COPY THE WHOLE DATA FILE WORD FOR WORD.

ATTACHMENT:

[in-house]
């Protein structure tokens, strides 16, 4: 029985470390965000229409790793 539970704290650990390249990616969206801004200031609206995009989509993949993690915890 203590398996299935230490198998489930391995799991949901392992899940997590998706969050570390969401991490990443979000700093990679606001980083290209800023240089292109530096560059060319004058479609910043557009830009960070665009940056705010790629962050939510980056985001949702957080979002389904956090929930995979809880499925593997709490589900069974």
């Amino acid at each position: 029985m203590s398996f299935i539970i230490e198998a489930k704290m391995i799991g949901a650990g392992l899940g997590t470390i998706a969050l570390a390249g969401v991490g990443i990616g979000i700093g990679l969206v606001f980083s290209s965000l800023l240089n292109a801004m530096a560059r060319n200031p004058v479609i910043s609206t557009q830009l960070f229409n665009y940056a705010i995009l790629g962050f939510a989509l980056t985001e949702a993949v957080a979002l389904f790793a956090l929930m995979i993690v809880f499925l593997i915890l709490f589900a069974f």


[in-house]
């Protein structure tokens, strides 16, 4: 029985470390965000229409790793 539970704290650990390249990616969206801004200031609206995009989509993949993690915890 203590398996299935230490198998489930391995799991949901392992899940997590998706969050570390969401991490990443979000700093990679606001980083290209800023240089292109530096560059060319004058479609910043557009830009960070665009940056705010790629962050939510980056985001949702957080979002389904956090929930995979809880499925593997709490589900069974």
């Amino acid at each position: 029985m203590s398996f299935i539970i230490e198998a489930k704290m391995i799991g949901a650990g392992l899940g997590t470390i998706a969050l570390a390249g969401v991490g990443i990616g979000i700093g990679l969206v606001f980083s290209s965000l800023l240089n292109a801004m530096a560059r060319n200031p004058v479609i910043s609206t557009q830009l960070f229409n665009y940056a705010i995009l790629g962050f939510a989509l980056t985001e949702a993949v957080a979002l389904f790793a956090l929930m995979i993690v809880f499925l593997i915890l709490f589900a069974f």